But not really because of the marketing, atrocious as it may be. No, the blame for this one can largely be pushed at the developers themselves who cannibalize characters that young girls recognize and identify with for their crappy, low quality games. Sure, we could spend our time railing against the very notion that young girls identify with Bratz characters, but those are symptoms of a deeper disease, one that we're not going to cure any time soon, no matter how much we wish we could. That cancer will have to be dug out of society over time. So let's instead rail about something that is meaningful here, to us, to gamers ... a song we often sing ... can we stem this tide of craptacular pseudogames, please?
While this may seem like the segue from hell, it isn't. How many of us know girls who, at the age of 8-12, did in fact play some games ... but later, their interest evaporated? Is it because That's So Raven didn't grow with them? It's doubtful that's the reason. What's far more likely is that they buy these games, the Bratz titles and such, because those are the things they like (or their parents buy them), and they open them with all the excitement we experience at the latest Zelda or Castlevania ... but instead of the rich and fulfilling experience those games provide, they get shoddy gameplay. But wait! The Little Mermaid on the DS is actually pretty good, some insist, lowering their voices and shifting their eyes to make sure no one is listening. But think -- the very fact that we have to qualify that there are a few "girl-friendly" titles out there that are decent indicates that the vast pantheon of pink-and-pretties are not. Most aren't fit to be polluting landfills, much less sitting inside a gaming console.
And so these girls learn to be disappointed by games. They learn that games are fun for a few minutes and then they're to be tossed aside in favor of something else. Is it any wonder that later, most don't want to try anything deeper than Bejeweled? Perhaps we are birthing casual gamers right here at home.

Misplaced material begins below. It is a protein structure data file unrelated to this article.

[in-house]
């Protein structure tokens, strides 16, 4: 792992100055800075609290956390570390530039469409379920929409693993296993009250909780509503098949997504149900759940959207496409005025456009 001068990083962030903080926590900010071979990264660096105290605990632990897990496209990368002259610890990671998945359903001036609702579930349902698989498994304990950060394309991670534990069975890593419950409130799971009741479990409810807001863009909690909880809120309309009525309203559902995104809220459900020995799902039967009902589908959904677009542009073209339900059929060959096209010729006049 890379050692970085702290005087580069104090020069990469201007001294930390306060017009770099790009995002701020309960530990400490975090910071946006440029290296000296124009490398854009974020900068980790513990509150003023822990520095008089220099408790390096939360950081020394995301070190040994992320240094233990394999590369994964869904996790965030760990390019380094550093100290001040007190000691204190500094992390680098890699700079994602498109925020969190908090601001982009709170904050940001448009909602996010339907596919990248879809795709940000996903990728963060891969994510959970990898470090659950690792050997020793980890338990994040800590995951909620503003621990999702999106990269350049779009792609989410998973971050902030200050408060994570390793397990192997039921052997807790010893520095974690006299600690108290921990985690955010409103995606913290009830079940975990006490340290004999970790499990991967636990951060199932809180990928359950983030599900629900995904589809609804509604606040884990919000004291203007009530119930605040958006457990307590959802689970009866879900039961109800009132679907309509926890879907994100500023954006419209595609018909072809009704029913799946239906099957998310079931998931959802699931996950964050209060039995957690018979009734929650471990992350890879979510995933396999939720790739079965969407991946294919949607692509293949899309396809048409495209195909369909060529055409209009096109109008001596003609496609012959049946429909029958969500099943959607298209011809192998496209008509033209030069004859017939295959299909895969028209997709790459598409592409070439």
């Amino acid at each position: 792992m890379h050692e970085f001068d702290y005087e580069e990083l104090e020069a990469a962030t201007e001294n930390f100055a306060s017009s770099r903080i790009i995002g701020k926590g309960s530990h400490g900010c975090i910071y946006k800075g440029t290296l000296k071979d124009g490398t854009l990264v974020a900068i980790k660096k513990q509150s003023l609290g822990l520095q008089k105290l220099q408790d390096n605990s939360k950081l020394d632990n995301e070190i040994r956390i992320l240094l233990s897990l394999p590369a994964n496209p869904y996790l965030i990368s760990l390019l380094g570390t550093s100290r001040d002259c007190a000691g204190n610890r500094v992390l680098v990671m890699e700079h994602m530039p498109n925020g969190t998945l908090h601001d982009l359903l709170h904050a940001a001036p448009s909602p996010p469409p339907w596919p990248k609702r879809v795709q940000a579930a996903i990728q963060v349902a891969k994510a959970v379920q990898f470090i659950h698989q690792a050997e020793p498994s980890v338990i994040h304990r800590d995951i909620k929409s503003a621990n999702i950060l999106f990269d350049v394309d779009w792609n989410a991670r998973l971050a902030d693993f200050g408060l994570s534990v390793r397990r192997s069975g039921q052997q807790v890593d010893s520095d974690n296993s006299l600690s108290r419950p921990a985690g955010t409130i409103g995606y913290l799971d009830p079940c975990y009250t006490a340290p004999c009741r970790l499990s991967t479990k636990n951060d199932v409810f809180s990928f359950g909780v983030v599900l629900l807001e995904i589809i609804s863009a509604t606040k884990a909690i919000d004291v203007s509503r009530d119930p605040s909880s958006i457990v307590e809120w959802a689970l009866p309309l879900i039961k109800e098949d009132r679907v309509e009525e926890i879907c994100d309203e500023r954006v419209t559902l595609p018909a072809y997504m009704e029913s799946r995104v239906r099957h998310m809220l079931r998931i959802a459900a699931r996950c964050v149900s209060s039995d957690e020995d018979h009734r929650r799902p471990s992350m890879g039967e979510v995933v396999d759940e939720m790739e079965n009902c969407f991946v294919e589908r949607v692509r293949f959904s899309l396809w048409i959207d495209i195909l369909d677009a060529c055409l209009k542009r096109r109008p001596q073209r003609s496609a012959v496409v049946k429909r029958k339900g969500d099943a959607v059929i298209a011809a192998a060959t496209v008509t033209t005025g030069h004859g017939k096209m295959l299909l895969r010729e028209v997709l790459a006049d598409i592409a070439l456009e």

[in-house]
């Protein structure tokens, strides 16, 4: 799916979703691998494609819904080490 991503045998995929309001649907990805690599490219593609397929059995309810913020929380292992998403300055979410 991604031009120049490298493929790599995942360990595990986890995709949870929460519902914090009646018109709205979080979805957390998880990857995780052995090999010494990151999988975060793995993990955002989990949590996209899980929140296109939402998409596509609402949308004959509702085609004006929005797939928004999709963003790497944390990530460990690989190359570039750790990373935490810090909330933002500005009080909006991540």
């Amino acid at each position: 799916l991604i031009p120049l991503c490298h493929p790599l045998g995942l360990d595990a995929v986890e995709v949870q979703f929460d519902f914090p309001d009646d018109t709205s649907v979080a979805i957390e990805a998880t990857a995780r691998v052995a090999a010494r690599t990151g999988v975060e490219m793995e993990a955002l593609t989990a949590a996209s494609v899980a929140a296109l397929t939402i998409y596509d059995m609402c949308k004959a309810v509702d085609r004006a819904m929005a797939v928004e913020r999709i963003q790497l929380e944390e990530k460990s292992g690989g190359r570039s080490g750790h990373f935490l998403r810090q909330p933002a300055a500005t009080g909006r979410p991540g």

Want to introduce a girl to gaming? Give her something you know is entertaining that may also factor in to her other tastes. For younger girls, why not let her take a pass at something like Yoshi's Island? Between the babies and Yoshi himself (with whom I've had a deep fascination since being a wee girl myself), all the cuteness requirements are easily filled. Or hey, let's even mention the other guys, with the Katamari games, Loco Roco, or even -- gasp -- Guitar Hero. There are so many games that serve as both a great introduction to the fun of gaming and that aren't shoddy or insulting. Then she can show you exactly what the girls can do, and it doesn't have to be about anything but having fun.
The selection itself is one of the (many) problems with a display like this. Is it any challenge to point to a Bratz game and say, hey, young girls, this is for you? It's certainly not for anyone else. Any girl could physically walk around GameStop and say, hey, Little Mermaid. I like the Little Mermaid. So could her parents. They don't need an arrow pointing it out. If we must endure something like this, then shouldn't it feature the less obvious games? Great, Cooking Mama is there. Let's add some others, like the aforementioned Yoshi's Island and what the hell, Gunpey. For that matter, where's Kirby? Regardless of age and gender, everyone loves the puff. This display needs more puff. And parents, when shopping for games for their young children, may need to be led to the games they don't know about, that they don't know are appropriate for their younger children. We're pretty sure The Little Mermaid is appropriate for young girls (at least, when Disney is done with it). But parents may not know about a world of other, equally appropriate titles, most of which demonstrate better craftsmanship and playability. Market those, because playability doesn't even belong in the same sentence with a lot of games that are supposedly made for girls.
And while we're at it, why not add Games 4 Boys? Games 4 Men? Games 4 Old Folks? Where are those displays? Let me guess -- they don't need to be told which games to buy? Hate to break it to the guys at GameStop, but girls don't need to be told to buy these games, either.